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Much in the way that the glint off the snow where I am can seem, some days, like (forgive me) a miracle, being able to read, in the comfort of one’s home, the following, can seem some days similarly luminous:
Our subject being Poetry, I propose to speak not only of the art in general but also of its species and their respective capacities; of the structure of plot required for a good poem; of the number and nature of the constituent parts of a poem; and likewise of any other matters in the same line of inquiry. Let us follow the natural order and begin with the primary facts.
Oh, not those facts again, some of you will surely say. Not again! Well, I can’t claim to be interested in them every day, but the notion that we have access to an intelligent dead person’s past thinking on a subject of some enduring seriousness however lately abjectly peripheral is, to me, today, remarkable.
What follows here, and there won’t be much, less argument then “argh,” is a sense I have some days not of the absolute peripherality of such concerns (I wouldn’t expect them to be central, mind) but the poverty of their examination and explication in the little center they occupy. There is, isn’t there, a blue river of truth out there to sit beside? And I cannot help but feel, some days, that too much energy goes not to its exploration and admiration but its aimless degradation. Serious scrutiny, deep study, careful inquiry: activities surely being undertaken with great frequency in many dark corners. And typically, the private seriousness that occasionally emerges as public usefulness is enough to make me feel that “Our subject being Poetry” is still a subject of our being.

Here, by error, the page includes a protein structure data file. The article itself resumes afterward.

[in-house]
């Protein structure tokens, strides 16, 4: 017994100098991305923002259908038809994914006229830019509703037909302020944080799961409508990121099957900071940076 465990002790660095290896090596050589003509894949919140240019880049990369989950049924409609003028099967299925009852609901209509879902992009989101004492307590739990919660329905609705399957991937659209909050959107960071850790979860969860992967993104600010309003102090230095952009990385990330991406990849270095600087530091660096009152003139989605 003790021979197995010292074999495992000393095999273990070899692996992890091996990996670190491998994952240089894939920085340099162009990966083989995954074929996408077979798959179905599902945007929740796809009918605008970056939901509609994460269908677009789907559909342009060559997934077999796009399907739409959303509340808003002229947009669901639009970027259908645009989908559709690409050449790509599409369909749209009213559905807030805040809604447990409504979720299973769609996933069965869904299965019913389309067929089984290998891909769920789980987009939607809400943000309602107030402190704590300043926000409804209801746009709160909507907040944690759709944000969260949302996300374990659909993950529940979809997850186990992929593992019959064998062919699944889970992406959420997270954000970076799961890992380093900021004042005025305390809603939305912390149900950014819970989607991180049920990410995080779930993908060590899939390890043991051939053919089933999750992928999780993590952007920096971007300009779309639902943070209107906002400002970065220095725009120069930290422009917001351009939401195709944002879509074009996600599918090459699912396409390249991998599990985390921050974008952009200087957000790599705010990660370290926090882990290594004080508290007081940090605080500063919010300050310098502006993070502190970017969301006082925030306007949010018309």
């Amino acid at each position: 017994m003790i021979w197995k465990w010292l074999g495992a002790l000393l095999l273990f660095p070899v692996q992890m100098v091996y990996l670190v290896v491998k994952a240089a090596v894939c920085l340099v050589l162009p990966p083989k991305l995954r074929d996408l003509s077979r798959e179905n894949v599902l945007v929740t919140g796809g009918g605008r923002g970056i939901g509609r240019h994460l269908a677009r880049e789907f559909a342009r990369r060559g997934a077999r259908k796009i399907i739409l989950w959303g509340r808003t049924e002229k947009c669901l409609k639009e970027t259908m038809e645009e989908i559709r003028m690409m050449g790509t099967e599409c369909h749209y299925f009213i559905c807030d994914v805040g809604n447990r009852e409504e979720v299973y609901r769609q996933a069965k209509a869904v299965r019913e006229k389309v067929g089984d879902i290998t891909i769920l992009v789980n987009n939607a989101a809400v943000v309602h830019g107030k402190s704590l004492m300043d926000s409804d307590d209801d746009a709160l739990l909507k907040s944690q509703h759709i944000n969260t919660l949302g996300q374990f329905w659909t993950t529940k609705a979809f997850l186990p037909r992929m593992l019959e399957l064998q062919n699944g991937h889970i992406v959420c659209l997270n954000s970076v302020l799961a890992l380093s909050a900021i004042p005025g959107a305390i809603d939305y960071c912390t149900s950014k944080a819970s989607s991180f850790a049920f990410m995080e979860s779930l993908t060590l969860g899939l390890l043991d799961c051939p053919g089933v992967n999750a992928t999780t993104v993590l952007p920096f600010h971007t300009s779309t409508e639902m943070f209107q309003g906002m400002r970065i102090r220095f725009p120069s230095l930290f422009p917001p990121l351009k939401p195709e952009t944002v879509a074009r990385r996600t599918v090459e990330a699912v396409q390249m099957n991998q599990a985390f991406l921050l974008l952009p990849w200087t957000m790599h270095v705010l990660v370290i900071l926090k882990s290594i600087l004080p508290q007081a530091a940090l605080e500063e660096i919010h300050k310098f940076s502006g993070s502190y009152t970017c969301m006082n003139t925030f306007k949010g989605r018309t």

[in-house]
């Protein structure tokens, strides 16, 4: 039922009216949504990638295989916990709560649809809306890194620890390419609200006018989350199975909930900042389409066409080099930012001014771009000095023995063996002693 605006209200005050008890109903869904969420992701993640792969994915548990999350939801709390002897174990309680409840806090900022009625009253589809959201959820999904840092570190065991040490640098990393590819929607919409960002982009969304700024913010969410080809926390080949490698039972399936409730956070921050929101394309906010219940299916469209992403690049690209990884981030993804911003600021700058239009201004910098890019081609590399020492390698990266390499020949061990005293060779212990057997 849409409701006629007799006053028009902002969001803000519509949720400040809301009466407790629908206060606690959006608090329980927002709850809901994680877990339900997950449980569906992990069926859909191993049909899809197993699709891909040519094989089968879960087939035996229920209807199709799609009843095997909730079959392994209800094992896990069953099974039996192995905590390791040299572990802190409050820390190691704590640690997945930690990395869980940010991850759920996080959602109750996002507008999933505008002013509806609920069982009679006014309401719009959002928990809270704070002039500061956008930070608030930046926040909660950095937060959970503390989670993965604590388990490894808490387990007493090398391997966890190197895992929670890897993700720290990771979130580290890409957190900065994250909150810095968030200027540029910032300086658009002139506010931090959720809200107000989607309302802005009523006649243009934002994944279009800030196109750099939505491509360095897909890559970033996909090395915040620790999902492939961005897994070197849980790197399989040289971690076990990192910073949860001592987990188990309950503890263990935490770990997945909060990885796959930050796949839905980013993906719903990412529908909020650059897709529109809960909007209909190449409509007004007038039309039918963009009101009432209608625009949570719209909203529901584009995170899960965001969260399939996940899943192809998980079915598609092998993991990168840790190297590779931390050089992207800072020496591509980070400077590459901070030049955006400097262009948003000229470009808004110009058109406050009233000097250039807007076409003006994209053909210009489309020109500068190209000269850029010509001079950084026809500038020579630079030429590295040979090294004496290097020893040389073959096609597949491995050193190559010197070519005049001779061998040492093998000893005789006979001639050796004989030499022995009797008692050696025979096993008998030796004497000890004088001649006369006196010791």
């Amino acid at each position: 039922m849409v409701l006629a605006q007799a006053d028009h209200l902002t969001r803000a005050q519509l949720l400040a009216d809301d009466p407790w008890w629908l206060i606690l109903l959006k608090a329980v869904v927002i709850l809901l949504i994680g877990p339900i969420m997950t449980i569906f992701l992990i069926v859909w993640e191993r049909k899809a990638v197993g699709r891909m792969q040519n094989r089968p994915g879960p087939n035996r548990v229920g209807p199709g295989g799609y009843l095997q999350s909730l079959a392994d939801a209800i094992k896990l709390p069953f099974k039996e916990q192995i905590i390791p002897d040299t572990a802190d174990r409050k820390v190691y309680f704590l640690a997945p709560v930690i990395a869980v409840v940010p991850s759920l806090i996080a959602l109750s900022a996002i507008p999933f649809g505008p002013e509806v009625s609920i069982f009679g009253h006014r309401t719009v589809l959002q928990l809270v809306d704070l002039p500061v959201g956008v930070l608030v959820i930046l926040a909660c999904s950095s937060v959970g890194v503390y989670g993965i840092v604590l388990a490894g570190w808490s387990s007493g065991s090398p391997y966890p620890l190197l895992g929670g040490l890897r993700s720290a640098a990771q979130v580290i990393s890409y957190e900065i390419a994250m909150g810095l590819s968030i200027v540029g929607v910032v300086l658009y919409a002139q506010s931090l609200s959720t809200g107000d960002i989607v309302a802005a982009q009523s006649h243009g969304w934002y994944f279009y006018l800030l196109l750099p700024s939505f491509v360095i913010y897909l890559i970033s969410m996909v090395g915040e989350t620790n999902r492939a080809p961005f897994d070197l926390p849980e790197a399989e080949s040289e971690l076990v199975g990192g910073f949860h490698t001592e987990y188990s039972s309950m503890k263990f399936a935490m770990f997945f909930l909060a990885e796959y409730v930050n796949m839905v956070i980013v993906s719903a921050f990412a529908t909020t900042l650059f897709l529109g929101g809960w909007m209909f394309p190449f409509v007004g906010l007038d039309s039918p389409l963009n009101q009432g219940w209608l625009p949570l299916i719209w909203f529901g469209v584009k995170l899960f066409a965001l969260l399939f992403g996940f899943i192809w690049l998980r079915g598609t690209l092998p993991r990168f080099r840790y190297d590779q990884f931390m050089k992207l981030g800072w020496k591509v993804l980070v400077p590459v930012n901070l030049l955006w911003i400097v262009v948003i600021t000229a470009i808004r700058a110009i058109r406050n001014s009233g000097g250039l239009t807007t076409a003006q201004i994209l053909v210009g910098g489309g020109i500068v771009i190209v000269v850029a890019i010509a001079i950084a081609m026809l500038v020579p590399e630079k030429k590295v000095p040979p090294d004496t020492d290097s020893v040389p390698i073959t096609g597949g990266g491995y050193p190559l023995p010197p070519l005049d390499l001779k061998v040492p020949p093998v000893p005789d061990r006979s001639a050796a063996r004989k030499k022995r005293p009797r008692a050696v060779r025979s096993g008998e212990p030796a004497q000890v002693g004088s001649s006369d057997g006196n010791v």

I realize that this is altogether more elliptical than I’d do best to have it be. I mean to say that picking up, today, a book whose author is some several millennia dead and whose thoughts are still available to us is, today, a little more exciting than the appearance of the latest netbook, much though I covet it, emptily.
More from Wyatt Mason:
Acres of hemp grown by “patriotic‚” U.S. farmers in 1942 at the behest of the U.S. government:
A study suggested that the health effects of exposure to nuclear radiation at Chernobyl were no worse than ill health resulting from smoking and normal urban air pollution.
Greenpeace apologized after activists accidentally defaced the site of Peru’s 2,000-year-old Nazca Lines when they unfurled cloth letters reading “time for change” near the ancient sand drawings. “We fully understand,” the group wrote in a statement, “that this looks bad.”
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“I hope that after reading the following pages the leaders of the Y. M. C. A. will start a campaign to induce good young men to do nothing. If so, I shall not have lived in vain.”